The case that called the most attention, due to the short hospitalization period, was that of an eight-year-old patient whose ultrasound, performed in the emergency room, revealed pleural effusion with debris. The patient underwent video-assisted thoracoscopy with debridement of septa and fibrin. In addition, 600 mL of purulent fluid was drained. The anterior drainage tube was removed on the second postoperative day, and the posterior tube was removed on the third postoperative day. The patient was discharged on the fourth postoperative day (no fever for 48 h) and completed antibiotic therapy at home.

There is no consensus regarding the minimal output rate for tube removal in children. One author suggested an output rate lower than 2 mL/kg/day.(1) Another author suggested an output rate lower than 10-15 mL.(3) Some authors have suggested a ban on drainage, whereas others recommend that it be used only minimally.(4,5) According to the British Thoracic Society consensus, we quote, "There is no evidence base to guide this decision and no ­substitute for clinical experience." All chest tubes were removed after clinical and radiological improvement and minimal drainage (none greater than 50 mL/day).

Finally, we used Heimlich valves in order to decrease resistance of the drainage system (compared to water seal and tubes) to prolonged air leakage, thereby facilitating lung expansion. Therefore, the Heimlich valves were not used in order to promote early discharge, since these patients needed antibiotic therapy for a longer period of time. Greater mobility, early discharge and tube removal within a week after discharge are situations that occurred with the aid of the Heimlich valve.(6) In addition, we always chose to use a Heimlich valve rather than open tube thoracostomy in order to avoid any new pleural or respiratory complications. Open thoracostomy with or without the use of a chest tube is indicated for patients with blocked pleural cavity, fixed lungs or chronic empyema. Otherwise, a valve is necessary.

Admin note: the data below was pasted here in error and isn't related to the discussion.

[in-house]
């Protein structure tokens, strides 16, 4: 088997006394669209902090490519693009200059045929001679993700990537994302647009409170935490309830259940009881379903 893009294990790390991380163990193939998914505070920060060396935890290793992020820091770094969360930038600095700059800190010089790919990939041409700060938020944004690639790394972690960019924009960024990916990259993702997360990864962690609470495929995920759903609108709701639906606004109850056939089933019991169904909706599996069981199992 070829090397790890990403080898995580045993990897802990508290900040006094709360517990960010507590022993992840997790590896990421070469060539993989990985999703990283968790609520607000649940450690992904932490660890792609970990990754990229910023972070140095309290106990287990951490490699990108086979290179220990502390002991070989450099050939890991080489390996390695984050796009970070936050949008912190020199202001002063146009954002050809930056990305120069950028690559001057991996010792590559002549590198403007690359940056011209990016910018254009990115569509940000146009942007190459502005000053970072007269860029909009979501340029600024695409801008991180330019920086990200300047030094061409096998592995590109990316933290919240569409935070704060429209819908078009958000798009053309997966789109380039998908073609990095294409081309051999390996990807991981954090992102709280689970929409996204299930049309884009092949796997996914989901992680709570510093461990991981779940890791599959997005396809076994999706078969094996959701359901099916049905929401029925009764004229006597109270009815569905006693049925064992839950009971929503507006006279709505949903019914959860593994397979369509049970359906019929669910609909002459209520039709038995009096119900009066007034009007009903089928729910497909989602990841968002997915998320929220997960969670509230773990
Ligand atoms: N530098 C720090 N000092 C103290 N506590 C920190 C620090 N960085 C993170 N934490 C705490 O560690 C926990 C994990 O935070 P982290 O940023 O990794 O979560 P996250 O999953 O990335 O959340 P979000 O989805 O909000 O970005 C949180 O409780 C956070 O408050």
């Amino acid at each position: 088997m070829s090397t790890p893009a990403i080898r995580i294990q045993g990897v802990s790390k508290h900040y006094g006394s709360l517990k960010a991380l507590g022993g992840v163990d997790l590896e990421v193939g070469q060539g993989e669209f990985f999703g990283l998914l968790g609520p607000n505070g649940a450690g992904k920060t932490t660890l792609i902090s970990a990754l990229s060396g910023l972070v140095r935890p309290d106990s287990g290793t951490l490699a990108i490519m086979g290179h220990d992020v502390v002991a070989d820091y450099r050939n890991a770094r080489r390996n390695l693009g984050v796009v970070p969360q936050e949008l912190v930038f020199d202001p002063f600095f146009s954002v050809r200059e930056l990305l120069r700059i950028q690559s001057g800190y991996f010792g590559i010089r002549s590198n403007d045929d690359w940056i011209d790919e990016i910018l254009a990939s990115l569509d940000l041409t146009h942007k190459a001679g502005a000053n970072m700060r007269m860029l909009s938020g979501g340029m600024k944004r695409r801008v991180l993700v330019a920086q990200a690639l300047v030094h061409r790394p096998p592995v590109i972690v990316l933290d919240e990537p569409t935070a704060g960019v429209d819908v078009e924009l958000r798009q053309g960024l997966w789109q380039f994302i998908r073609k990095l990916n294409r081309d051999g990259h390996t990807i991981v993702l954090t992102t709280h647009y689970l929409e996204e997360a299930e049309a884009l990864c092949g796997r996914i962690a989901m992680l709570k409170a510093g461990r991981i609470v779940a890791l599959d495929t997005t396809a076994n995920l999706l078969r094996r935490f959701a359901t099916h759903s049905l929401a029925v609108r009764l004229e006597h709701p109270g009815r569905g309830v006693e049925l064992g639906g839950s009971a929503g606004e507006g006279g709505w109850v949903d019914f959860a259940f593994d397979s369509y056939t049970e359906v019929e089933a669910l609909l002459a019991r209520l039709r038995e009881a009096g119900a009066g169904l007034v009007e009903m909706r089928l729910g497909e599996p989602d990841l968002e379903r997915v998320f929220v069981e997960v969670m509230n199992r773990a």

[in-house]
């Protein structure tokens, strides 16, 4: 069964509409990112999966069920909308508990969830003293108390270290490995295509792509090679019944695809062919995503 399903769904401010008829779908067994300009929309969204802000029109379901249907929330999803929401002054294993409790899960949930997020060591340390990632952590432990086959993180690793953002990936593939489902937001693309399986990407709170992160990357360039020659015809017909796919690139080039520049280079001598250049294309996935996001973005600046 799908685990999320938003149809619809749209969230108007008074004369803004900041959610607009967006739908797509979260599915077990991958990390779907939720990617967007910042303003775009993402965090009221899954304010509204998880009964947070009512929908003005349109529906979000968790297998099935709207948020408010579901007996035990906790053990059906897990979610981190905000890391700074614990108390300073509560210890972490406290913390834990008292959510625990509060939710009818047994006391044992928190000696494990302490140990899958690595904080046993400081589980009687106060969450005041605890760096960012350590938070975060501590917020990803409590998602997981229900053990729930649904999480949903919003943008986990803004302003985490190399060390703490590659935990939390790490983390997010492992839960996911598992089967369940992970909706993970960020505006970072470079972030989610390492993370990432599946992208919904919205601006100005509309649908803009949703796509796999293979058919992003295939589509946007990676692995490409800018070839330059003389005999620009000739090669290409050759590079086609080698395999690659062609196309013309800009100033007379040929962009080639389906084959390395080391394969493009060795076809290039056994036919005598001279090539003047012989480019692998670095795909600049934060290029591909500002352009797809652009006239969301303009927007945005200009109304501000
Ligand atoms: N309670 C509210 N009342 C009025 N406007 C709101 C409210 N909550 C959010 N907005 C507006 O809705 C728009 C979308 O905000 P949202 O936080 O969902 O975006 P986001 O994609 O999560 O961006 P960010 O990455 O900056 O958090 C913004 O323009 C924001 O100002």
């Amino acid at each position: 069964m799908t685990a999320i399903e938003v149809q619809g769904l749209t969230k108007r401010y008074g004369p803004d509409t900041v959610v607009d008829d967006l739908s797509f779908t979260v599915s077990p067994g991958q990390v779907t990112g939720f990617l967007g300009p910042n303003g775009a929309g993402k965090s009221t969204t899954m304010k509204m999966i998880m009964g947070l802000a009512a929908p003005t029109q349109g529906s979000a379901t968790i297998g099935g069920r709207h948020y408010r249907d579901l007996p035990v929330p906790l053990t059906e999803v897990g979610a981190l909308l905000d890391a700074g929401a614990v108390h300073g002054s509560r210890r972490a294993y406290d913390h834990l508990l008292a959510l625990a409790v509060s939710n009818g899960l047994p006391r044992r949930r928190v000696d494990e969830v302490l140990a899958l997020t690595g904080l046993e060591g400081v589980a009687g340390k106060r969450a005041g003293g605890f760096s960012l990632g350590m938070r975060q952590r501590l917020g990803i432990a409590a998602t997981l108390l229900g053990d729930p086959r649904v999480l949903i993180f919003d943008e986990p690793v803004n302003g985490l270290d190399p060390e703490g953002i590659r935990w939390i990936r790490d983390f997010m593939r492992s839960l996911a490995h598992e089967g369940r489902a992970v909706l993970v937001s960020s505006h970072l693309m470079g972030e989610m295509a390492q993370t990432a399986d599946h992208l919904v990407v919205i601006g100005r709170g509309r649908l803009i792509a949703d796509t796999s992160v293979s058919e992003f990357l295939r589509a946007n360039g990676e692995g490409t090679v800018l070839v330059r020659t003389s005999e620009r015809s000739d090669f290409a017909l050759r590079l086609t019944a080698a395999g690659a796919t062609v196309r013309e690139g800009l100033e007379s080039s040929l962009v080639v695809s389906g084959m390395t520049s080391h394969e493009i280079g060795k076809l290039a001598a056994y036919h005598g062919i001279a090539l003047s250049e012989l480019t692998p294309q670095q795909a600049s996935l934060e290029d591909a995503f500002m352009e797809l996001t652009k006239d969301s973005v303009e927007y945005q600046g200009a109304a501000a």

In the beginning of our long experience, when we identified necrotizing pneumonia during surgery, we opted for conservative pulmonary resection. However, we found that debridement of necrotic areas, drainage of lung abscesses into the pleural cavity and effective drainage of the pleural cavity (often with the use of anterior and posterior chest tubes) were sufficient for the resolution, cicatrization and remodeling of the affected areas in the lungs of children. Chest X-rays and tomography scans revealed near-normal results after 1-2 months of outpatient follow-up treatment.

Davi Wen Wei Kang
Thoracic Surgeon. Hospital Israelita Albert Einstein, São Paulo, Brazil
José Ribas Milanez de Campos
Attending Physician in the Department of Thoracic Surgery. Universidade de São Paulo - USP, University of São Paulo - School of Medicine, São Paulo, Brazil


1. Janahi IA, Fakhoury K. Management and prognosis of parapneumonic effusion and empyema in children. In: Rose BD, editor. UpToDate. Waltham, MA: UpToDate; 2008.

2. Funari MB. Radiografia e Tomografia Computadorizada. In: Vargas FS, Teixeira LR, Marchi E, editors. Derrame pleural. São Paulo: Roca; 2004. p. 53-64.

3. Davis JW, Mackersie RC, Hoyt DB, Garcia J. Randomized study of algorithms for discontinuing tube thoracostomy drainage. J Am Coll Surg. 1994;179(5):553-7.

4. Waldhausen JH, Cusick RA, Graham DD, Pittinger TP, Sawin RS. Removal of chest tubes in children without water seal after elective thoracic procedures: a randomized prospective study. J Am Coll Surg. 2002;194(4):411-5.

5. Balfour-Lynn IM, Abrahamson E, Cohen G, Hartley J, King S, Parikh D, et al. BTS guidelines for the management of pleural infection in children. Thorax. 2005;60(Suppl 1):i1-21.

6. Beyruti R, Villiger LE, de Campos JR, Silva RA, Fernandez A, Jatene FB. A válvula de Heimlich no tratamento do pneumotórax. J Pneumol. 2002;28(3):115-9.